2 Leonhard Euler(Mathematician, Physicist)
Leonhard Euler was a Swiss physicist, mathematician, logician, geographer, astronomer, and engineer. He is credited with making influential and important mathematical discoveries, such as graph theory and infinitesimal calculus. Widely regarded as one of the greatest and most prolific mathematicians of all time, Leonhard Euler also made pioneering contributions to analytic number theory and topology.
3 Grigori Perelman(Mathematician)
4 Georg Cantor(Mathematician)
5 Peter Kropotkin(Anarchist, Socialist & Historian)
Russian philosopher Peter Kropotkin was a passionate advocate of anarcho-communism. He was also an activist, revolutionary, economist, and sociologist. He was arrested and imprisoned for his activism in 1874. However, he managed to escape and lived in exile for over 40 years in different countries across Europe. He returned to Russia after the Russian Revolution in 1917.
6 Lev Landau(Physicist)
Nobel Prize-winning Russian physicist Lev Landau is remembered for his pathbreaking research in quantum mechanics. A math prodigy, he had learned calculus at 13. He failed to receive his Nobel in person due to a near-fatal car crash which caused him injuries that eventually caused his death 6 years later.
7 Andrei Sakharov(Nuclear physicist)
Andrei Sakharov was a Russian dissident and nuclear physicist best remembered for designing RDS-37, Soviet Union's first two-stage hydrogen bomb. Also an activist for peace and human rights, Andrei Sakharov was honored with the Nobel Peace Prize in 1975. The Sakharov Prize for Freedom of Thought, which is awarded by the European Parliament, is named in his honor.
8 Anatoli Bugorski(physicist, nuclear scientist)
9 Sergei Korolev(Scientist)
Sergei Korolev was a Soviet spacecraft designer and rocket engineer who played an important role during the Space Race between the Soviet Union and the United States of America in the 1950s and 1960s. He was largely responsible for developing the R-7 Rocket and launching Yuri Gagarin into space. Sergei Korolev also launched Belka, Strelka, and Laika into space.
10 Vitalik Buterin(Computer scientist)
11 Andre Geim(Physicist)
Andre Geim is a Russian-born Dutch-British physicist. He has been associated with the School of Physics and Astronomy at the University of Manchester for several years. In 2010, he was awarded the Nobel Prize in Physics jointly with Konstantin Novoselov in recognition of his work on graphene. He is also a recipient of the 2000 Ig Nobel Prize in Physics.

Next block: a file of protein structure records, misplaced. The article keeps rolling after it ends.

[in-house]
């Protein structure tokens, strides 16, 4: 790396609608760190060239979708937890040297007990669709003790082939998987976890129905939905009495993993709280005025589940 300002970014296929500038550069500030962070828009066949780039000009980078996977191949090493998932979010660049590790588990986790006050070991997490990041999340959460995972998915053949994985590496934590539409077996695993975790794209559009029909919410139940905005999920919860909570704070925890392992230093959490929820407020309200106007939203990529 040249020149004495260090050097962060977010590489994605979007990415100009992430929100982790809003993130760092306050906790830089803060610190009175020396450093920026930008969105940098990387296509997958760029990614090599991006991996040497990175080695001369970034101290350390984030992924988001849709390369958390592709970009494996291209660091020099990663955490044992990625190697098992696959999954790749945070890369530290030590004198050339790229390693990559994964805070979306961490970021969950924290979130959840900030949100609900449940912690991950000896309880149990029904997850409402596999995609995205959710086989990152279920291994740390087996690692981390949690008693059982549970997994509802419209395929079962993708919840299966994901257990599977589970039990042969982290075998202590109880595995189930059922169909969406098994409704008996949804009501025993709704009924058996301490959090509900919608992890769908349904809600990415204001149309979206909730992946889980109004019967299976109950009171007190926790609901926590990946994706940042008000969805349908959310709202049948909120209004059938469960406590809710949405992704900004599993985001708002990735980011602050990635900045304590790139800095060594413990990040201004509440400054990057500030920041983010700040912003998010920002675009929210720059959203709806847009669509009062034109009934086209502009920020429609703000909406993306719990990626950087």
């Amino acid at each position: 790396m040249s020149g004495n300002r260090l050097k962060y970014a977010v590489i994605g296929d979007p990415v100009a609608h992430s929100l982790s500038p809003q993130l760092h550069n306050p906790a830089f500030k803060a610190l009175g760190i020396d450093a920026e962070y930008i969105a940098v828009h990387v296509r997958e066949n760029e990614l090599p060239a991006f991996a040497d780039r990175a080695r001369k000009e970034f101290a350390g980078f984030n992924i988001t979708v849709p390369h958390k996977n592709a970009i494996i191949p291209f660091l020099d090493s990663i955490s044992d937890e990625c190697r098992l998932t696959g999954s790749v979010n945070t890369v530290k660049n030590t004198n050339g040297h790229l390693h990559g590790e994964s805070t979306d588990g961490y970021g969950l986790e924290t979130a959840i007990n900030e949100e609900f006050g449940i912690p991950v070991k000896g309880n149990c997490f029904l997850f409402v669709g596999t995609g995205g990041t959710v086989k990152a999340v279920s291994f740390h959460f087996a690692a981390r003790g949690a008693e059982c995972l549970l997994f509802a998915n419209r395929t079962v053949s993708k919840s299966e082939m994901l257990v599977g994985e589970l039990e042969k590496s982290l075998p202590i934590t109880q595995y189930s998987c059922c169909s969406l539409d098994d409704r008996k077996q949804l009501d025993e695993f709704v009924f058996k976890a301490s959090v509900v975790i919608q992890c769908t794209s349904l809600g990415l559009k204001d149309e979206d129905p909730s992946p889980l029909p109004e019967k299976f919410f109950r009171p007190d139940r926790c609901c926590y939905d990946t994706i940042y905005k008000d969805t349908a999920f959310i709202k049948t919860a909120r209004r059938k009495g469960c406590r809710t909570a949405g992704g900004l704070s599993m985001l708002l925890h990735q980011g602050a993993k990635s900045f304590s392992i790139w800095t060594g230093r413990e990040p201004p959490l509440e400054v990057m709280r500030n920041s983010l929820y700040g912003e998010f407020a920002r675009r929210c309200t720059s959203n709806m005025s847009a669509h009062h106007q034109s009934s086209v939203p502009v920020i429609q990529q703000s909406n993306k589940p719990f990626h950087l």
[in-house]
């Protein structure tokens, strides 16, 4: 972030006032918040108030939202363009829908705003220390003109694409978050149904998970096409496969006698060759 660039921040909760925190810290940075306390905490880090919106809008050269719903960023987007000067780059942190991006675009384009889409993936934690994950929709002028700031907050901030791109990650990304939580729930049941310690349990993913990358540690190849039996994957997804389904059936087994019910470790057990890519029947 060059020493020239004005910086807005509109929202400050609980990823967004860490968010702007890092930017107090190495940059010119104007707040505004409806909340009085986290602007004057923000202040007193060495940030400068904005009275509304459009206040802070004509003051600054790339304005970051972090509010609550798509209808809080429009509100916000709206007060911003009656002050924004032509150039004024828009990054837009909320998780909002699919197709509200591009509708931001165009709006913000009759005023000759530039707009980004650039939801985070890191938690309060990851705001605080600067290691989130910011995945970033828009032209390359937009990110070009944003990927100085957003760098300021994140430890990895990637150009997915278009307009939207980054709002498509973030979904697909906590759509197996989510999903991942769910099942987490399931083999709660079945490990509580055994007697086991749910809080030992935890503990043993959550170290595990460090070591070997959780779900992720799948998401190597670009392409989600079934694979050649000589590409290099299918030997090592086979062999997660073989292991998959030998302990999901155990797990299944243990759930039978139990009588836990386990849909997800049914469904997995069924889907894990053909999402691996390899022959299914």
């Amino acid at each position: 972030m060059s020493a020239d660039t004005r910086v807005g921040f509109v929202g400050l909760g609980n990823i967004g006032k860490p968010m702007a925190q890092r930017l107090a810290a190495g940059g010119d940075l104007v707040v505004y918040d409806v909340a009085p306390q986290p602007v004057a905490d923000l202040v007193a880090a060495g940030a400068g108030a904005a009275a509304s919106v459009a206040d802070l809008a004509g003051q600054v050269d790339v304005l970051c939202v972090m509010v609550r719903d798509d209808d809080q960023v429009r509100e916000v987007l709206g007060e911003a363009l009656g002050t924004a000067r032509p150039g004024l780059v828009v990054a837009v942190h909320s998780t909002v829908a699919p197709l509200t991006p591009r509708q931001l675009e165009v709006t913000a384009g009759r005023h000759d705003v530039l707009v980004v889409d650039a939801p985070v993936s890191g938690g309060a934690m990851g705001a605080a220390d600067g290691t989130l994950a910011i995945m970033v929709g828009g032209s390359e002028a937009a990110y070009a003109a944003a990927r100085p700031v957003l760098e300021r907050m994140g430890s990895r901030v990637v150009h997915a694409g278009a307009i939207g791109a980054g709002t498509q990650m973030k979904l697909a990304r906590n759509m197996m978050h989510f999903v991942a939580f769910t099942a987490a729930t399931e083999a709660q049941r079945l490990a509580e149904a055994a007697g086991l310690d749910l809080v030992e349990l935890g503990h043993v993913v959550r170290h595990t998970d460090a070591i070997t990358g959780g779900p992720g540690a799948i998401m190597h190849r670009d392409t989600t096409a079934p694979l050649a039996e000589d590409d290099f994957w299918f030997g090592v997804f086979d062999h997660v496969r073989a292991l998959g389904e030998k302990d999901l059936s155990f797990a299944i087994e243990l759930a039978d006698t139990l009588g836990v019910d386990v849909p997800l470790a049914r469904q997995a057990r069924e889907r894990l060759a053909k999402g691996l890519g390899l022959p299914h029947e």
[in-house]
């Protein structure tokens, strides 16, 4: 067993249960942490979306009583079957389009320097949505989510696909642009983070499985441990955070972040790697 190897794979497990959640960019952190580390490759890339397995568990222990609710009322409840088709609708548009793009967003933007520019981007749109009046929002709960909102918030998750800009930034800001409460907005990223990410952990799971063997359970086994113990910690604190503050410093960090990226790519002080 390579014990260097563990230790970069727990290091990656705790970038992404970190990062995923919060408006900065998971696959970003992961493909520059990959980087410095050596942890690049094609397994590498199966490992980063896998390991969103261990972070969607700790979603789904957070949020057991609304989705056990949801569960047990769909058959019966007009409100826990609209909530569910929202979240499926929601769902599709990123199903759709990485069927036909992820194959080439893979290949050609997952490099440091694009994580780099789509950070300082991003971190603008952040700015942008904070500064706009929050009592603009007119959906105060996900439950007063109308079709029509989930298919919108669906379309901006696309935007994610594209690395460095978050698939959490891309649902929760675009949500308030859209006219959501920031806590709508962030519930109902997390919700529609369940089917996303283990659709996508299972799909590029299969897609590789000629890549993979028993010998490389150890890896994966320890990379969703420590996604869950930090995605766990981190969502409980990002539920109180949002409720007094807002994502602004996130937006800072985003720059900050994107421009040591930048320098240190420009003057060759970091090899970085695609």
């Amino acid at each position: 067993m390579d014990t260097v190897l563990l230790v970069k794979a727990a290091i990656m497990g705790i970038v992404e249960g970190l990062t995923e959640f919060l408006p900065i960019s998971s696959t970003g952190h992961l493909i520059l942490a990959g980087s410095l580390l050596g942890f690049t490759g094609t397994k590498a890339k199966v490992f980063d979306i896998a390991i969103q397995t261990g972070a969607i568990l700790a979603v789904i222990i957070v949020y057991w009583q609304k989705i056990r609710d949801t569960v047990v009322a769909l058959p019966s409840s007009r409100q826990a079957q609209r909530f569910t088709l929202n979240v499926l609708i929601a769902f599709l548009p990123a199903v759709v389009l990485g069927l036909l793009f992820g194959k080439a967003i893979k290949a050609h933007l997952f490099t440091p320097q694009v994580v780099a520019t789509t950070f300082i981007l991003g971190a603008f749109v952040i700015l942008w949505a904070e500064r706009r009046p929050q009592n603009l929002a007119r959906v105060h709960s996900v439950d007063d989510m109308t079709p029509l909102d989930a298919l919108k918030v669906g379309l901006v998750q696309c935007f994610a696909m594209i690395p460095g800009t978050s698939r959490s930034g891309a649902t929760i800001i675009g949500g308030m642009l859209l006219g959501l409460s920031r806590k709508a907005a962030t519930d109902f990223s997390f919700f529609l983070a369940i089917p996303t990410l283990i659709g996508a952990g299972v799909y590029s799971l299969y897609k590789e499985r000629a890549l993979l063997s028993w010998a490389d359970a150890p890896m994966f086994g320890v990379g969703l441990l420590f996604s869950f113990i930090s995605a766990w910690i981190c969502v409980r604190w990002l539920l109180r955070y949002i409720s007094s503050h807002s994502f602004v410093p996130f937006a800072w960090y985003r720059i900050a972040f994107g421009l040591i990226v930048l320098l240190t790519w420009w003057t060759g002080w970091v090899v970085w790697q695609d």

12 Aleksandr Borodin(Composer, Chemist)
Aleksandr Borodin was a Russian musical composer. He was one of the popular 19th-century group of musicians known as The Five, who worked together to create a national style of classical music. A chemist and doctor by profession, Borodin also made important contributions to organic chemistry. His best known work as a chemist is his work pertaining to organic synthesis.
13 Konstantin Tsiolkovsky(Aerospace engineer, Rocket Scientist)
Konstantin Tsiolkovsky was a Russian rocket scientist. Credited with pioneering astronautic theory, Tsiolkovsky is widely regarded as one of the founding fathers of astronautics and modern rocketry. His works served as an inspiration to several other Soviet rocket engineers like Valentin Glushko and Sergei Korolev. Hence, Konstantin Tsiolkovsky's work played an influential role in the Soviet space program.
14 Trofim Lysenko(Experimenter)
Trofim Lysenko was a Soviet biologist and agronomist. Lysenko was one of the most influential supporters of Lamarckism. He also condemned Mendelian genetics and supported Lysenkoism, a political campaign that rejected natural selection. Lysenko used his political power to imprison his critics. Several Soviet scientists, including Nikolai Vavilov, who failed to renounce genetics were either imprisoned or killed.
15 Alexey Pazhitnov(Video game designer)
16 Vladimir Demikhov(Organ Transplant Pioneer)